Poems, pilgrimage, perspective

Worlds End .JPGLast Saturday, after walking past a sign with a vaguely dystopian message, my Camino Santiago partner and friend, Sue and I entered the forest. The first part of our journey was a bit more arduous than either of us had imagined.  It grew clear to me that the sign was more descriptive than vague! Where were we and what had we gotten ourselves into in the name of camino preparation, or as we cool kids of the internet like to say, #caminoprep.

The hike offered great perspective on many things, but a few stand out in stark detail. One being that it seemed like the world’s end due to the steep, sharp, gravity defying trails that we traversed, clad as we were in our camino gear, complete with heavy packs on our back. My imagination, which runs like a super high definition camera when pondering possible fates, usually terrifying ones, was on overdrive as I imagined my short, stout body tipping backwards and rolling down the rocky trail to an early end. Obviously I am alive, but on Saturday I was not sure I would remain so!

Despite choosing a #caminoprep run that was way beyond our technical hiking skill, Sue and I ended up loving so much of what we saw at Worlds End State Park. Go to this link and the trail descriptions, something we did not do prior to our journey! Most are listed as difficult. In any case, it was a great 12 miles, give or take in terms of what we accomplished and what we saw. And like the Camino Santiago that we hope to undertake, the real point is that each step is its own journey, rich with possibility.

IMG_2511When not worried that I might be impaled upon rocks or tumble over the edge of an escarpment, my mind turned to prayer and poetry. The magnificent scenery that revealed itself over the course of our 8 hour peregrination captivated my heart. Two poems were looming large, their words rolling around in me as I focused on every footfall, both of them authored by Gerard Manley Hopkins.  Today – June 8 – is the anniversary of his death.

The first poem of his is one that is more well known, God’s Grandeur.

The world is charged with the grandeur of God.
    It will flame out, like shining from shook foil;
    It gathers to a greatness, like the ooze of oil
Crushed. Why do men then now not reck his rod?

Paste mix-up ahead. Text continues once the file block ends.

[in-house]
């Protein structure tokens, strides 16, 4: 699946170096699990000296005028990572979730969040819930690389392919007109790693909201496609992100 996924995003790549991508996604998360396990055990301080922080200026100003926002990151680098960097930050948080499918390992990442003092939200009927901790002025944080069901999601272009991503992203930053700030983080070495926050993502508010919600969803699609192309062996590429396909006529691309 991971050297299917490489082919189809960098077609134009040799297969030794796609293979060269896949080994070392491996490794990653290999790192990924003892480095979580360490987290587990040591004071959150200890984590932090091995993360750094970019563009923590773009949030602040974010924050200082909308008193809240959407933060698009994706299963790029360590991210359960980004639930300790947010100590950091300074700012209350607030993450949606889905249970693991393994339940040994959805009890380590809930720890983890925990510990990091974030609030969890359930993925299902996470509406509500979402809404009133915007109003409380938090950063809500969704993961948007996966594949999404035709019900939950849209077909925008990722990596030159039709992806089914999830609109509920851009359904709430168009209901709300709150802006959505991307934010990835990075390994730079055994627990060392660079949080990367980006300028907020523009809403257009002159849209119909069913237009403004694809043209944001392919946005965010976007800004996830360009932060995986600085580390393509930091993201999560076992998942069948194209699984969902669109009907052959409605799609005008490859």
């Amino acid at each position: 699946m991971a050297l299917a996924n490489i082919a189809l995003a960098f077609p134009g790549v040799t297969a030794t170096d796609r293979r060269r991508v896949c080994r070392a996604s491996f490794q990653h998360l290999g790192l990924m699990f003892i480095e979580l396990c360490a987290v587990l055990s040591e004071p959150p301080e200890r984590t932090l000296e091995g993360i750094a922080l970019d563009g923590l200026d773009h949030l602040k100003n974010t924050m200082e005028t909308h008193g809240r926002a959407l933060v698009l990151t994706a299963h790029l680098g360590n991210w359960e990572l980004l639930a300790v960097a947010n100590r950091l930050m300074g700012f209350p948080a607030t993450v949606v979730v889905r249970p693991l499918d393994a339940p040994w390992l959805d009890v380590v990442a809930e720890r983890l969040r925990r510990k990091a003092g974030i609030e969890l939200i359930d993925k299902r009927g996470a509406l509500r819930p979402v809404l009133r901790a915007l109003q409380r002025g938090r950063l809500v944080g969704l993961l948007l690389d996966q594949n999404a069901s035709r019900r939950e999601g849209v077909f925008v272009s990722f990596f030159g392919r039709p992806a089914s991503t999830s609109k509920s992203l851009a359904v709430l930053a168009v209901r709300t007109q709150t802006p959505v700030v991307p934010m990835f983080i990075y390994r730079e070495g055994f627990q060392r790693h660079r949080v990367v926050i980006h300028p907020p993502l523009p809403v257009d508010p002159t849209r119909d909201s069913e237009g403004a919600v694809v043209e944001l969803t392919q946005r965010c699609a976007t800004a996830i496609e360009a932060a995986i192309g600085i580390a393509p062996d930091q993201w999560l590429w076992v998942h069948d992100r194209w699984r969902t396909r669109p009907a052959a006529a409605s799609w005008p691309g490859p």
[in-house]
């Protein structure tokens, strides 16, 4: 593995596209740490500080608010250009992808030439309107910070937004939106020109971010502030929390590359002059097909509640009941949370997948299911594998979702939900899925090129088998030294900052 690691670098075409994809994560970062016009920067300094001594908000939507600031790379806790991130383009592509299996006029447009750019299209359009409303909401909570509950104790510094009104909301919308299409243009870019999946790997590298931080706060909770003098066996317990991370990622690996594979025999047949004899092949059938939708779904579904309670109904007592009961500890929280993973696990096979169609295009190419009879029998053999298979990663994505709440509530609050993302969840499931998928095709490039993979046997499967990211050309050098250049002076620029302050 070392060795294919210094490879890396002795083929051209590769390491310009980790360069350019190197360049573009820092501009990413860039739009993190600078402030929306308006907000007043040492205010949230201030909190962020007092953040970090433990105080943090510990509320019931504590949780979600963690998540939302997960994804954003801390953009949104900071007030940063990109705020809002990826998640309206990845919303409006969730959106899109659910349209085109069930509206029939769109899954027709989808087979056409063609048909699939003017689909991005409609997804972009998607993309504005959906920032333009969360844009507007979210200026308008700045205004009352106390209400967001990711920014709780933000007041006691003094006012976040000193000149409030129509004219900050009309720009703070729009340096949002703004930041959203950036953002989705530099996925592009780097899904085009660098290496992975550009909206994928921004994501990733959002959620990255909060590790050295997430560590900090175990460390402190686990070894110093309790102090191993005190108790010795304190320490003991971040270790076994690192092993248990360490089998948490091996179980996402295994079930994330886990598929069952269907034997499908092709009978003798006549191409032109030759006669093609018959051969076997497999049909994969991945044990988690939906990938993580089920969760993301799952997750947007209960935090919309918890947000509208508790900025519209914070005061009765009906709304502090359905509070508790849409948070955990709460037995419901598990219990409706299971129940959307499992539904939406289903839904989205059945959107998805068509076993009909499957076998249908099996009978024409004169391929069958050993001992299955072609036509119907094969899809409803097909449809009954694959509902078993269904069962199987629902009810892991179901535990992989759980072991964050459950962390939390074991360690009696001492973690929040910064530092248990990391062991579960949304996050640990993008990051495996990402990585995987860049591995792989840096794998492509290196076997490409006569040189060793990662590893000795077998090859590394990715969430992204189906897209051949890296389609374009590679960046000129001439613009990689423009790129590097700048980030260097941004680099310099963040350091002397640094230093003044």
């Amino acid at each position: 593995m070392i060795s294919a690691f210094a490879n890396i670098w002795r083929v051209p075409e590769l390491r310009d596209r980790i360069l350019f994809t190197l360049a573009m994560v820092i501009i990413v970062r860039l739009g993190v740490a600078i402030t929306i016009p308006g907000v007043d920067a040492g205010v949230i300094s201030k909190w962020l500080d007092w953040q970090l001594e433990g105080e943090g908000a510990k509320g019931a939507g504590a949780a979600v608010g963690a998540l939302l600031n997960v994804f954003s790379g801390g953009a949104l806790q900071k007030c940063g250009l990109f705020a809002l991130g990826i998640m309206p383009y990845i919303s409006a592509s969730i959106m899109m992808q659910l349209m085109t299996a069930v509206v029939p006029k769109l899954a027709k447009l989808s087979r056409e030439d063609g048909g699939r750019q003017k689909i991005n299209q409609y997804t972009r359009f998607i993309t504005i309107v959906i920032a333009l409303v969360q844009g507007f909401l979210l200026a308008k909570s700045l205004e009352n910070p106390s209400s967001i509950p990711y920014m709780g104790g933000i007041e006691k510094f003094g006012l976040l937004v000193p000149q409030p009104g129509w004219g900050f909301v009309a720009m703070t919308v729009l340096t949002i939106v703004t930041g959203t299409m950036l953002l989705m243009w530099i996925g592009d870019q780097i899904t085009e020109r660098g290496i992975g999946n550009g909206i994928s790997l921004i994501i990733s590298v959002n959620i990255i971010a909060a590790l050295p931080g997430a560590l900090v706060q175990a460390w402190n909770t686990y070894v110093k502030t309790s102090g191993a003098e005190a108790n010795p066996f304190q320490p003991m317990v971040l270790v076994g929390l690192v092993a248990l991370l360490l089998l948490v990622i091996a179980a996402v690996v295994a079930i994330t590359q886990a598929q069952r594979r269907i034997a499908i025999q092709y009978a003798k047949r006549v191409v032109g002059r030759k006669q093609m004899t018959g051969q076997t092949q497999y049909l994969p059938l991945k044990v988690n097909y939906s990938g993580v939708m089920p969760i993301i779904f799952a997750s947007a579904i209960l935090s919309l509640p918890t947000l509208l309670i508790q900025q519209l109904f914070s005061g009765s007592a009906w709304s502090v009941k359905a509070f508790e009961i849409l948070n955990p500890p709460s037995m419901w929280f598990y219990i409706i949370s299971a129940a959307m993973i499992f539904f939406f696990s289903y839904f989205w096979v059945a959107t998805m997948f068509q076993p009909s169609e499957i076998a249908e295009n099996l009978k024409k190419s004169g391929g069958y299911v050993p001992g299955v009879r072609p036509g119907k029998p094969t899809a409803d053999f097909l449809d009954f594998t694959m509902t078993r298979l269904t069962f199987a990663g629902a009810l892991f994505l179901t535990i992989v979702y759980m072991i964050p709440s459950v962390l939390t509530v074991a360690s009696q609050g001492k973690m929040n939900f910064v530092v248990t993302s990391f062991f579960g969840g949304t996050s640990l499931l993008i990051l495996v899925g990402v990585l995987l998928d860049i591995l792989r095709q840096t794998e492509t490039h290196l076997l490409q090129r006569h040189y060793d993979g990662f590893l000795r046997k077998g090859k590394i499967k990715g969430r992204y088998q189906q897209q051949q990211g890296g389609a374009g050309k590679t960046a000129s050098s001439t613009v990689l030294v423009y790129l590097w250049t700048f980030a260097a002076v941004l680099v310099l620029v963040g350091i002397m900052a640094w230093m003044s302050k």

Generations have trod, have trod, have trod;
    And all is seared with trade; bleared, smeared with toil;
    And wears man’s smudge and shares man’s smell: the soil
Is bare now, nor can foot feel, being shod.
And for all this, nature is never spent;
    There lives the dearest freshness deep down things;
And though the last lights off the black West went
    Oh, morning, at the brown brink eastward, springs —
Because the Holy Ghost over the bent
    World broods with warm breast and with ah! bright wings.
The first two lines kept coming to me over and over – well, over and over when I was not in a state of extreme terror! Every time we would look around us, the scenery was breathtaking, spectacular beyond words, and “charged with the grandeur of God.” Seeing nothing but deep wilderness (and let’s be honest, it was deep, but we were hardly in the deepest wilderness!) the idea that “nature is never spent” felt very real. In a world that seems overrun with people and pollution, I felt extremely alive and aware of creation.
Also floating around my head, although less clearly so, were words from another Hopkins poem, In the Valley of the Elwy.
I remember a house where all were good
   To me, God knows, deserving no such thing:
   Comforting smell breathed at very entering,
Fetched fresh, as I suppose, off some sweet wood.
That cordial air made those kind people a hood
   All over, as a bevy of eggs the mothering wing
   Will, or mild nights the new morsels of Spring:
Why, it seemed of course; seemed of right it should.
Lovely the woods, waters, meadows, combes, vales,